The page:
Gina Rodriguez is not shying away from her mental health struggles.
The Jane the Virgin star first got candid about her battle with anxiety in a 2017 Instagram post. And now, during a sit-down with NBC's Kate Snow at the Kennedy Forum, she's sharing more about her journey.
"I think I started dealing with depression around sixteen," the actress, 34, said "I started dealing with the idea of…everything is going to be better when I'm gone. Life will be easier. All the woes will be away, all the problems. Then I wouldn't have to fail or succeed, right? Then all this surmounting pressure would go away."
While recently filming the final season of her CW telenovela, the Emmy winner found herself suffering from debilitating panic attacks.
"There was a point where I couldn't, I couldn't push through every single time anymore," she shared. "And I'm one of those human beings, and I know either you're it or you know who they are, where I'm just like, ‘I'll handle it later. I'll deal with it later. I'll figure it out later. I just have to do this now.' All the while dealing with this, you know, your silent little dragon in your head."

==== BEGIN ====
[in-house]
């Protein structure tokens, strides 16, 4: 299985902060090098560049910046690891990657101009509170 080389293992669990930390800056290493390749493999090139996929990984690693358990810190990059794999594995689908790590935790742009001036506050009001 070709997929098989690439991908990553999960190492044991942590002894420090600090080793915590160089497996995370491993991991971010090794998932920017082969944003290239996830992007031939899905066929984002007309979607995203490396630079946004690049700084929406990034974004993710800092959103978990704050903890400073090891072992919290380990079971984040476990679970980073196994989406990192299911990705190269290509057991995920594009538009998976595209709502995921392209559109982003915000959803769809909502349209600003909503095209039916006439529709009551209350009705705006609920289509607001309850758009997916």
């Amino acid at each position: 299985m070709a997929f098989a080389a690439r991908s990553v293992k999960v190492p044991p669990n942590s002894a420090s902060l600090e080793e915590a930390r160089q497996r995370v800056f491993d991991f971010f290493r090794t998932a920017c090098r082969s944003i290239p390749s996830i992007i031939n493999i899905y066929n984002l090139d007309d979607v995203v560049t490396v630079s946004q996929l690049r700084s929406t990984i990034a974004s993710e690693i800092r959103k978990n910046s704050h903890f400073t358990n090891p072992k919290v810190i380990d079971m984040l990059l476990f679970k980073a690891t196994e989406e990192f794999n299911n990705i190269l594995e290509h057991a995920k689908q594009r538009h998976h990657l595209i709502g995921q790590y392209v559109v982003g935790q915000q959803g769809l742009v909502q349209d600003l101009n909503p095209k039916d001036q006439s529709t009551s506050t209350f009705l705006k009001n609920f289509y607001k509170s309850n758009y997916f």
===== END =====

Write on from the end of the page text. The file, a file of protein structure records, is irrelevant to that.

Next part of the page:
"This season was the first season where I had to stop production," continued Rodriguez. "I had a really tumultuous season and I was unafraid for the first time to be like, 'I can't.'"
Today, she's speaking up to show other women and young girls they can too. After all, growing up, mental health was a taboo subject in her household.
"It has to be a part of the conversations I have with these young girls," Rodriguez, wed to Joe LoCicero, explained. "I can't just tell them to go out and make their dreams come true and then to ignore everything else."
Anxiety and depression are often symptoms her Hashimoto's disease, she said in a 2018 interview with Self, noting she would not let it defeat her: "I just have never allowed anything to stop me in my tracks, ever."
The Carmen Sandiego star also revealed she was taking too much thyroid medication, which was causing heart palpitations that spiraled into anxiety attacks. She lowered her dose and noticed a change in her life.
"It's really important for us to be super self-aware," she told the publication. "I wasn't banking on that. I wasn't like, 'Hey, yea, let me get a disease that makes me have to be super aware.' I don't want to be super aware of myself all of the time."